Conference of Mayors Joins Forces with Local Government Partners to Fight Adverse FCC Cable Modem Ruling
by Ron Thaniel
April 29, 2002
The Federal Communications Commission on March 15th issued a Declaratory Order finding that cable modem service offered over a cable system is an "interstate information service." As a result of this decision, the FCC found that the service is neither a telecommunications service, subject to state or federal telecommunications regulations, nor a cable service subject to local cable franchise requirements. High-speed Internet access services delivered over a cable system is cable modem service. This ruling will have a significant impact on franchise fee revenue for cities across the country.
The finding by the FCC means that the franchise fee cable companies were paying to local governments on this service has now ended. This change will have adverse affects on local government budgets. The six largest cable companiesTime Warner; AT&T; Comcast; Charter; Adelphia; and Coxhave sent letters to local franchise authorities advising that they are immediately halting payment of cable franchise fees on cable modem revenues.
The U.S. Conference of Mayors, National League of Cities, National Association of Counties and the National Association of Telecommunications Officers and Advisors have chosen to band together for the purpose of addressing this attack on local government. The Associations have created the newly formed Alliance of Local Organizations Against Preemption, ALOAP to prevent this devastating blow to local government budgets.
Through our participation in (ALOAP) The U.S. Conference of Mayors has retained legal counsel for both the appeal of the FCC's decision before the courts, and for a full and complete participation before the FCC in its rulemaking proceeding.
Specifically, the FCC made three tentative conclusions: (1) federal statutes don't provide a basis for Local Franchising Authorities (LFAs) to impose an additional franchise and, therefore, franchise fees for provision of cable modem service; (2) the provision of cable modem service shouldn't affect rights of cable operators to have access to public right'of'way; and (3) the FCC should exercise its right to forbear from imposing telecom regulation on cable modem service in the Western states where the 9th U.S. Appeals Court, San Francisco, concluded in a Portland, Ore., case that cable modem service was partly a telecom service.
Presently, many cities around the country receive up to a 5 percent franchise fee from cable television operators on the operator's gross revenues from cable services. Most of the major cable television operators include revenues from cable modem services as part of their franchise fee calculation.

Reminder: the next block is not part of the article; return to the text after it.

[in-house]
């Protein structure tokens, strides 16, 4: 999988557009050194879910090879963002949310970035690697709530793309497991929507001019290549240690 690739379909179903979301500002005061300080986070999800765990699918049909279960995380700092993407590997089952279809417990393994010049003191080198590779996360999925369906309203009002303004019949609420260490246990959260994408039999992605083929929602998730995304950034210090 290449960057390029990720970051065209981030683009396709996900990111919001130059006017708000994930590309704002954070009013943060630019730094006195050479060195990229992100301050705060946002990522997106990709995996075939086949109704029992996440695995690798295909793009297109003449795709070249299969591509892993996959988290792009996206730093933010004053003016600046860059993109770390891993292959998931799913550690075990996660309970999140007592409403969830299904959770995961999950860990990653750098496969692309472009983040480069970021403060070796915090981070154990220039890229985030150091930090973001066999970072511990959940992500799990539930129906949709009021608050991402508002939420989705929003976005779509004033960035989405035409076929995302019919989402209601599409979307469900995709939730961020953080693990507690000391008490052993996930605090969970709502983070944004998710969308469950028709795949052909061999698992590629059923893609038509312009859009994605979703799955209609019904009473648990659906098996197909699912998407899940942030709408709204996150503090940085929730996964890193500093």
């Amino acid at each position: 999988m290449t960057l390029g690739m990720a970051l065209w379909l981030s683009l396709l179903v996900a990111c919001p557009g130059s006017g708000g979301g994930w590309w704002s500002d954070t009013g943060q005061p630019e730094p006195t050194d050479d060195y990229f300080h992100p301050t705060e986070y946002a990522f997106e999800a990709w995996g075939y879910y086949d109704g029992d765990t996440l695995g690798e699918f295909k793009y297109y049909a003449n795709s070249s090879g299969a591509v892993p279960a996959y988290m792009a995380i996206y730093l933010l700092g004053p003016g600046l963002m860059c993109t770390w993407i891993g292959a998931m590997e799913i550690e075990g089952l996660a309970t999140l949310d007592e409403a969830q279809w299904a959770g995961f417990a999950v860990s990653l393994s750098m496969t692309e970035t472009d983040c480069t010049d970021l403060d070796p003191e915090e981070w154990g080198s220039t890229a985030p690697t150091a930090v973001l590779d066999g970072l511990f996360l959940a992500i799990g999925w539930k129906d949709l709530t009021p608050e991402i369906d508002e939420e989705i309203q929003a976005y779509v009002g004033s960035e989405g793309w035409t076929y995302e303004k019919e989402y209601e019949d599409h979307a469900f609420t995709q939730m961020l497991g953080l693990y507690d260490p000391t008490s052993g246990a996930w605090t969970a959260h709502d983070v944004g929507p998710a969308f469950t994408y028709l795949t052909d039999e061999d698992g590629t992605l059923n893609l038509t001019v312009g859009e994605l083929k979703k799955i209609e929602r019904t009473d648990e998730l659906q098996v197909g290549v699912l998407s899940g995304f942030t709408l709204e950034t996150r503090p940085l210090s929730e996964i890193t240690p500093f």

The Yankee Group, an international organization specializing in the analysis of trends in market research, estimates that cable modem service generated $2.7 billion in 2001 revenues. Losing 5 percent of that would cost cities $135 million.
Having determined that cable modem service is an interstate information service; the FCC also issued a Notice of Proposed Rulemaking to address the regulatory implications of its determination.
In particular, the FCC seeks comments to examine the scope of its jurisdiction to regulate cable modem service, including whether there are any constitutional limitations on the exercise of that jurisdiction. The FCC seeks comment on the role of state and local franchising authorities in regulating cable modem service.
The FCC said revenue from cable modem service shouldn't be used in computing the franchise fee ceiling paid to cities, reducing the total franchise fee collected in many localities by 10-20 percent.
Rep. Edward Markey (MA), a key architect of the Telecommunications Act of 1996, said classifying cable modem service as an information service "defies common sense and logic É One wonders how that service gets transmitted from state to state without a telecommunications service component," Markey said.
Forming ALOAP, the U.S. Conference of Mayors in partnership with NLC, NACo, and NATOA, seeks to protect the constitutional rights of communities and cable subscribers and believes that the cable companies should not be allowed to "skip out on their rent" or relieved of paying fair rent for the use of public property.